Ulrike OTTINGER [english] > Exhibitions > Kunst-Werke, Berlin & Contemporary Fine Art, Berlin > Ulrike Ottinger: Stationenkino – Kleine Geschichte des Erzählens in freien Bildern

Ulrike Ottinger: Stations of Cinema

A Short Tale on Storytelling in Free Images 

 

What is it that we like so much about telling stories? What is this unquenchable desire for seeing the (same) story over and over in new clothes, in new images?

 

One of the oldest forms of dramaturgy is that of stations. It's deeply connected with the early experiences of mankind. The nomads followed their herds through grassland, forests, mountains, gorges, steppes, deserts, lakes, rivers, tundra and taiga. Yet it was not only the landscapes and the very different challenges they posed that changed, but the seasons, as well. There was the "fat" time with its celebrations and pleasures, and the long, dark time of winter with its deprivations and bitter cold. In the summer, epic tales were told out of joy at being together and the abundance of life, and in winter in order to bear the hard time more easily. These epic tales follow the laws of a very cleverly thought out and at the same time amazingly simple dramaturgy. It has a structural skeleton that can be filled with the past: the history of the group, known to all; the future: the desires, hopes, and fears; and the present. All current occurrences of a joyful or disturbing nature are worked out in this way and find their form.

 

This narrative skeleton is widespread in all cultures. It has a lot to do with techniques of memory. We know the wooden panels on which stones of different colors and sizes, shells, sticks, small bones and other materials are affixed in particular orders. Each piece stands for certain persons/ancestors, an occurrence, a location. These early memory boards exist in a variety of techniques: woven works with complicated patterns, arrangements of stones and bones. They are at the same time global and cosmic models.

 

Polynesian navigation models operate according to this memory principle. These aids are an attempt at remembering; they serve to provide orientation and lend ideas form, a highly condensed, abstract form. The distinction between reality and the process of lending form to this reality, that is, making art, is a very conscious one.

 

I often ask myself: what is this like today? Our memory board is above all the computer, which allows us access to large storage banks, archives, libraries, personal websites and above all else-whether intentionally or unintentionally-to an endless garbage heap of advertising. Is this garbage heap a fate we've brought on ourselves, or is it the mountain of pudding we have to gobble our way through to get to the land of milk and honey? Is the new "computer pixel" the image that leads from the artistically uninteresting reproduction of natural imitation back to stylization, to condensation, to abstraction?

 

We open the internet like the little doors of an Advent calendar; only that which has been typed in beforehand is there. Neither the stories nor the images are new:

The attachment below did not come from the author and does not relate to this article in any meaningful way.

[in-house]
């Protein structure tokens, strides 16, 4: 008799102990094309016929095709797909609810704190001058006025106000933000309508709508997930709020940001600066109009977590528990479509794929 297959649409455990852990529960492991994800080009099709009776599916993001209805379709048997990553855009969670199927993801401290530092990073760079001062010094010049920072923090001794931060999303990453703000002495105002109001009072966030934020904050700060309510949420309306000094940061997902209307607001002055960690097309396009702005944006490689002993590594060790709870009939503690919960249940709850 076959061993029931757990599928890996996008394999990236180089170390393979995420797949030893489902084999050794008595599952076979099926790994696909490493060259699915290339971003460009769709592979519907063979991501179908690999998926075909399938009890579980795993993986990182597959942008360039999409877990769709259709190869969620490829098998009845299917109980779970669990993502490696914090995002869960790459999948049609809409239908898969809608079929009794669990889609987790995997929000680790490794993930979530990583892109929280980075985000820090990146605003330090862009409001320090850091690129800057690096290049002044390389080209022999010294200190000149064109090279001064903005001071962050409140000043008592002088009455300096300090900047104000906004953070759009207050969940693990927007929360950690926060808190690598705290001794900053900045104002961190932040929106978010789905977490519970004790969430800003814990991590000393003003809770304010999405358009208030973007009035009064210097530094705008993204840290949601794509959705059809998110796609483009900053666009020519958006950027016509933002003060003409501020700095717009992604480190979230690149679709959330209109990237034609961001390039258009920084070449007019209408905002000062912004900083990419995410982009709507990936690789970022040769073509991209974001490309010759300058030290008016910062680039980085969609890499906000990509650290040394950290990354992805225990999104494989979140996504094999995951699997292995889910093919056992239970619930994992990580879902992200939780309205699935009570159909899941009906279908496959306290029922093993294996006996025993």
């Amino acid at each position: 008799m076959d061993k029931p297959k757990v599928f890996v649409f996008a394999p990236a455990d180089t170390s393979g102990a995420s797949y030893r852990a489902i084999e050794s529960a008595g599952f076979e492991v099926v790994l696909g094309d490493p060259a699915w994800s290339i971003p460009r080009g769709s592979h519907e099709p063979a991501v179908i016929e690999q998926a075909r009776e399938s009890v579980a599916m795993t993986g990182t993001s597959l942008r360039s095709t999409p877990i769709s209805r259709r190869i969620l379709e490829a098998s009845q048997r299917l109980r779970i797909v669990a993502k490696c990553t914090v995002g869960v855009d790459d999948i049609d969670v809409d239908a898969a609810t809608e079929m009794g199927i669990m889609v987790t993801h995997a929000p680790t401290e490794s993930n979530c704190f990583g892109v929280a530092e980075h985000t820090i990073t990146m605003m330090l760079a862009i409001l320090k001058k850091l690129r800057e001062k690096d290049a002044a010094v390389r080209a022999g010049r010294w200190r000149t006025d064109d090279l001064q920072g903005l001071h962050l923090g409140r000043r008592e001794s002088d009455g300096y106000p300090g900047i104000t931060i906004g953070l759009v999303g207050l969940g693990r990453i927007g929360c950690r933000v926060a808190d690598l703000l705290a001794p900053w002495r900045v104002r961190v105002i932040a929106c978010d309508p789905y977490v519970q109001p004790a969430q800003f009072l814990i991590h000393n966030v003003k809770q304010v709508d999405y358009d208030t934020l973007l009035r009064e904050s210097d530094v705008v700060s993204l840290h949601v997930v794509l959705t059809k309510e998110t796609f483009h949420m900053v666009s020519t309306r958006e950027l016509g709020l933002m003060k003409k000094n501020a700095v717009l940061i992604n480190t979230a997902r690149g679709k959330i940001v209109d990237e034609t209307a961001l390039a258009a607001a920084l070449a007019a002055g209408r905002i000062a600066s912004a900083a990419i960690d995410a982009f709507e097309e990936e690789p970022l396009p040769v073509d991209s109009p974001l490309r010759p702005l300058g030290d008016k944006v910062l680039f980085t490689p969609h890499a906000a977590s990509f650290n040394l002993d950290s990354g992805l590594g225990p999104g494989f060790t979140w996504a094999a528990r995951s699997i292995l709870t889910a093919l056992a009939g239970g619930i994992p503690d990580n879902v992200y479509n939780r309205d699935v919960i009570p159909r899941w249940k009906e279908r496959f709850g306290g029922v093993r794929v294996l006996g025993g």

Why do science fiction and fantasy films always orientate themselves along genres such as Westerns, war films, and especially knight films-and, above all, why do they always look that way?

 

Why can't we imagine anything else?

 

Why don't we want to see how constant our worlds of ideas, our images really are?

 

More than anything else, advertising uses this old image quarry. It evaluates the images as long as it takes for them to lose their meaning entirely.

 

And so we have to fill the skeleton with new stations and new images.

 

But what stations, if mankind has surely divided itself into those that continue to live as nomads-the refugees and migrant workers who have to make inconceivable efforts to face continuously changing demands and dangers, who have to implement their entire intelligence to compensate for their disadvantageous position and to live in an unknown, often hostile environment-and the sedentary, the established ones that have every advantage on their side, whose intelligence and ability to react is no longer called for, unless they carry the world home and involve themselves with it directly.

 

I'm interested in describing how interconnected our narrative forms, our ways of finding images, our (film) arts are with our experiences, which possess infinite differences beyond the two basic models of human existence-that of the nomadic, and that of the sedentary.

 

The nomadic life is a very turbulent one; constant change brings new impulses with it, and the longing isn't for peace and quiet-it wants to entertain and be entertained. The sedentary has too much peace and quiet, it wants to turn off, it longs for rest. This is a paradox and can be explained like a dynamo; movement produces movement, standstill produces standstill.

 

Thus, the skeleton has to be filled with turbulent and quiet stations, with the nomadic and the sedentary. In this way, it's not only a tension that arises; we're also in a position to portray an entire world with its extreme opposites and all of the stages in between. Film jumped at this dramaturgic form for a good reason-it fits like a glove. For film as a medium has the property of switching between single image and sequence, between tableau and narration. For this reason, those films that reflect this structural similarity are interesting, that make it a subject of their narrative and dramaturgy.

 

The model of station cinema moves and allows communication from the inside outwards and from the outside inwards, which can lead to the most astonishing insights and views. It's a model that allows for even the most complex looks back and ahead. And it's a cinema that at the same time makes the ordering and anarchy of images possible. 

© Ulrike Ottinger, Translation by Andrea Scrima

Go back